Language Arts—Spelling—Okay, this one caused me untold agony and angst over the summer. I really wanted to go with a phonogram program (as that is what we did last year). But I can’t bring myself to do SWR. I was thrilled to discover All About Spelling, but truly bummed when I realized Level 1 and 2 were too easy and 3 wouldn’t be available until fall/winter. Thankfully, DH told me to “get over it” and just go with something that the Things won’t hate and that will be easier on me, given the teacher-intensive nature of much of our other work. So Spelling Workout it is (for now). First Language Lessons is going well, although much of it is review because Thing 2 heard Thing 1 do it last year. It’s pretty painless. For reading (after we ditched Shadrach—see Misty and The Whipping Boy above), we’re doing the Little House in the Big Woods study from Phonics Road that Thing 1 did last year. Once again, much of it has to be read out loud to me for explanation of things about which Thing 2 has no knowledge. Both Things do lots of “fun” reading outside of the Sonlight books (Thing 1 just finished Matilda, again, and Thing 2 finished another Ramona book).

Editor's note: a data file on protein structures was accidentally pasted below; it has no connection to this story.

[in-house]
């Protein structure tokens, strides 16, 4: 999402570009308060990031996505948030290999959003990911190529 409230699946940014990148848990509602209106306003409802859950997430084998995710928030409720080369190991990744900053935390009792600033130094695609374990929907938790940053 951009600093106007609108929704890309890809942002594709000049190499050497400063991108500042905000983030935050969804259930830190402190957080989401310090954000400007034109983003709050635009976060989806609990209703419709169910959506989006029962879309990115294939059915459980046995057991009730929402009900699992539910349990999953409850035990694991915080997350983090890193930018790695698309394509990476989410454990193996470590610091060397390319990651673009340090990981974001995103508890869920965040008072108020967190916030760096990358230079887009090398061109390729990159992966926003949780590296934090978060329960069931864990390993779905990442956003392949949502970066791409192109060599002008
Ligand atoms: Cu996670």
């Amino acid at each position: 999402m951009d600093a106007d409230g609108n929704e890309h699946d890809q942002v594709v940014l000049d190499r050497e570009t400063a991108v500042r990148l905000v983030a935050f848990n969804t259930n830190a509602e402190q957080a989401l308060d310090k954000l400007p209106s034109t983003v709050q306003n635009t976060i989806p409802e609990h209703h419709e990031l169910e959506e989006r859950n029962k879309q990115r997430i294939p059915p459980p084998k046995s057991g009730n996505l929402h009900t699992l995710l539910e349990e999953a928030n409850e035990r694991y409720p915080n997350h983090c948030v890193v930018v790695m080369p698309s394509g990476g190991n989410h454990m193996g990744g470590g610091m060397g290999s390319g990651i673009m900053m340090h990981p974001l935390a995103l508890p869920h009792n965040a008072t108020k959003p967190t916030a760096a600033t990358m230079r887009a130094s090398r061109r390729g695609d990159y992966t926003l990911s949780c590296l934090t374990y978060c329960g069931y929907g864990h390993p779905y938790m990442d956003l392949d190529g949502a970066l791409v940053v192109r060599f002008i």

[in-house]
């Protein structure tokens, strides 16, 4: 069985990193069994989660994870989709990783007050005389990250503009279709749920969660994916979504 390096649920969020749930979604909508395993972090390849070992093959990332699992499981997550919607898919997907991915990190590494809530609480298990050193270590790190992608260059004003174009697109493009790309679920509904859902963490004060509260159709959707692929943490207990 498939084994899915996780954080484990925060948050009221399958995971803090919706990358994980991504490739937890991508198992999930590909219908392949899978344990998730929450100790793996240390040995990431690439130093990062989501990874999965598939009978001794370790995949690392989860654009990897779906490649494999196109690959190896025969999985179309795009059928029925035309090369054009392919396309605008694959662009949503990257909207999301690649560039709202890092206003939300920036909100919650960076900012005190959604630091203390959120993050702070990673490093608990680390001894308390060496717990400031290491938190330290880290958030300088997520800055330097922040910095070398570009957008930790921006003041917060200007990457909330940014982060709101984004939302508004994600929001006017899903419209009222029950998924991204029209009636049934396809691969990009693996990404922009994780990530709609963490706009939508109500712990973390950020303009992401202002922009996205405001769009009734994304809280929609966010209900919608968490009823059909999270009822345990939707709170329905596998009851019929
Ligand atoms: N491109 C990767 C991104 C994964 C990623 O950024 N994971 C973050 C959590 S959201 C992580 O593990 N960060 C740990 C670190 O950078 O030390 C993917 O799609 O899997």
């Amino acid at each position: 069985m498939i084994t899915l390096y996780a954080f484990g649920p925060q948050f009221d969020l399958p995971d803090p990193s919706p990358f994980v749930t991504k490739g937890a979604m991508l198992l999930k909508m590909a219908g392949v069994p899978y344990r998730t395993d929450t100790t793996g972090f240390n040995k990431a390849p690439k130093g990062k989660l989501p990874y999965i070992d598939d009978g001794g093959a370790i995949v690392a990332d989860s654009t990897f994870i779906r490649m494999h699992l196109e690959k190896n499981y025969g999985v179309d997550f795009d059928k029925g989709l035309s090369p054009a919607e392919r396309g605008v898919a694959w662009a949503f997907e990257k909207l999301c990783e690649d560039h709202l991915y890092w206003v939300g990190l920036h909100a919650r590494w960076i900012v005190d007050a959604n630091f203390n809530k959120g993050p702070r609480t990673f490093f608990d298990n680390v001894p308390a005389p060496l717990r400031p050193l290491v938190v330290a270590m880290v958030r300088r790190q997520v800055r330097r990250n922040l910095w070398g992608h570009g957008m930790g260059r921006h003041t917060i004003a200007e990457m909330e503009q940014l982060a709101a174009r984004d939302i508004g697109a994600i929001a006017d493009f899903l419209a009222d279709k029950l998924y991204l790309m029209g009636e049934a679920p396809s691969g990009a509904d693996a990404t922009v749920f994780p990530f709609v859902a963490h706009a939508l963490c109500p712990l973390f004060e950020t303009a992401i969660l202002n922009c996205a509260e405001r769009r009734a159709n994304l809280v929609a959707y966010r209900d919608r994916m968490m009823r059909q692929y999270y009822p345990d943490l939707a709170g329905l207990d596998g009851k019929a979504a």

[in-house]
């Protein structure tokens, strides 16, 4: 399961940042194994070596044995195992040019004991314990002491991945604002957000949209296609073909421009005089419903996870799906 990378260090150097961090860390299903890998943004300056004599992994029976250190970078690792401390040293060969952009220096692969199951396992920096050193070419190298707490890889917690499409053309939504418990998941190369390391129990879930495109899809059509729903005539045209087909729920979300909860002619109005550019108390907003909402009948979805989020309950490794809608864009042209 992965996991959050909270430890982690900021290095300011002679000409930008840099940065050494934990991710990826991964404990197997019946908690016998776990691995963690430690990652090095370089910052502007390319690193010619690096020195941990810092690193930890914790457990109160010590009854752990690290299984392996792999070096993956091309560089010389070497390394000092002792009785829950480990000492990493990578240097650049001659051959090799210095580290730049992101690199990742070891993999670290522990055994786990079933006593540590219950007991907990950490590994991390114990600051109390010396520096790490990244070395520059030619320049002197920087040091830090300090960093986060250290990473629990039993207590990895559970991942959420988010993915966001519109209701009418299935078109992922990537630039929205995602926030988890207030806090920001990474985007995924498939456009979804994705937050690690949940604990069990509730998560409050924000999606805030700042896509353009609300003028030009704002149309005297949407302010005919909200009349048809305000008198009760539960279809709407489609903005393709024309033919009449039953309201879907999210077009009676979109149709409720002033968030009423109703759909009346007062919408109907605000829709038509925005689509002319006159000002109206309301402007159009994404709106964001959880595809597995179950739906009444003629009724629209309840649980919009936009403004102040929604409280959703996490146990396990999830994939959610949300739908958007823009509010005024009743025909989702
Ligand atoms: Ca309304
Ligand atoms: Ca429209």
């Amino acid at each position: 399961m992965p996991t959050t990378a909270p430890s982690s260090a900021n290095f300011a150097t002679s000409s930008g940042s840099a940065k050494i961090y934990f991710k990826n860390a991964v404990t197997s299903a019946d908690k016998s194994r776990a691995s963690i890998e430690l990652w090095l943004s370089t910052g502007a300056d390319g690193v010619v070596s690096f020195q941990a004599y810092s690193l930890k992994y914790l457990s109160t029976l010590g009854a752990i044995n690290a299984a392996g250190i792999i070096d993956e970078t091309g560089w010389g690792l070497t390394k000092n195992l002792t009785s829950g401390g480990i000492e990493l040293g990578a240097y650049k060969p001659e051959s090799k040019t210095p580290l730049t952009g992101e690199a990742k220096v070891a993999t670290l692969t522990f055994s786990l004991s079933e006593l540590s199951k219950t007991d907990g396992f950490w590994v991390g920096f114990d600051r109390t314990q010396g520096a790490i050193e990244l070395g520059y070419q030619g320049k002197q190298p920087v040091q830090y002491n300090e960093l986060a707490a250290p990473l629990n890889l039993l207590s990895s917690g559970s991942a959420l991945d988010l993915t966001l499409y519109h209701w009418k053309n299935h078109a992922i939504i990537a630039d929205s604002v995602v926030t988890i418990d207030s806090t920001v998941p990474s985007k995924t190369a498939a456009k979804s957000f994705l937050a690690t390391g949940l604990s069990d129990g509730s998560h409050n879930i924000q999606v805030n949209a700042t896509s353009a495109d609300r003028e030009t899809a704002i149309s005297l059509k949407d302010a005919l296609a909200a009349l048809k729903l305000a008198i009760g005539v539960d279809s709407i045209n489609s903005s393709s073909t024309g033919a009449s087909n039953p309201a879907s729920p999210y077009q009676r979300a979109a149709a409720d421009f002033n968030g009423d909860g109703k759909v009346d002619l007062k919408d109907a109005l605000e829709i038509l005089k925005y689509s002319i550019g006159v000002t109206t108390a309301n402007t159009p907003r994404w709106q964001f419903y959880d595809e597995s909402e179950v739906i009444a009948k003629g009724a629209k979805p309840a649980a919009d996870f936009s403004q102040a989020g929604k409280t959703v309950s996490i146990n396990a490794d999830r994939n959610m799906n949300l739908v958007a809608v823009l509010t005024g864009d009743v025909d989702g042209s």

History—The Things are liking K12 history soooo much better than Story of the World that we did last year. As the two programs aren’t precisely aligned chronologically, we’ve been doing a lot of review. But that’s ok; we liked the Middle Ages. Thing 1 did a fabulous job on her narration the day I was too busy to read with them (she read the lesson to Thing 2). Independence is her thing, and we butt heads much less often when she can take the reins and ask for guidance as she needs it.

Science—Finished up weather--finally! (Tracking the weather in Texas is pretty dull—Yep, hot and sunny again.) Threw out the hygrometer we made in Week 2, skipped making the paper plate Beaufort Wind Scale, and passed on the construction of a barometer (K12 science, while fun for the Things, can feel pretty McGyver-esque. Every lesson starts with a list of materials that makes many homeschool moms cringe in craft-ing terror: drinking straw, clay, pencil eraser, straight pin, construction paper, hot glue, paper plate and a toothpick—ack!). We’ve moved on to vertebrates. After a lovely lesson on fish, I asked the Things if they’d like to get a real fish from the market and dissect it. The high-pitched squeals and faux barfing noises convinced me this would not be time well spent. Visited the San Diego Zoo online instead.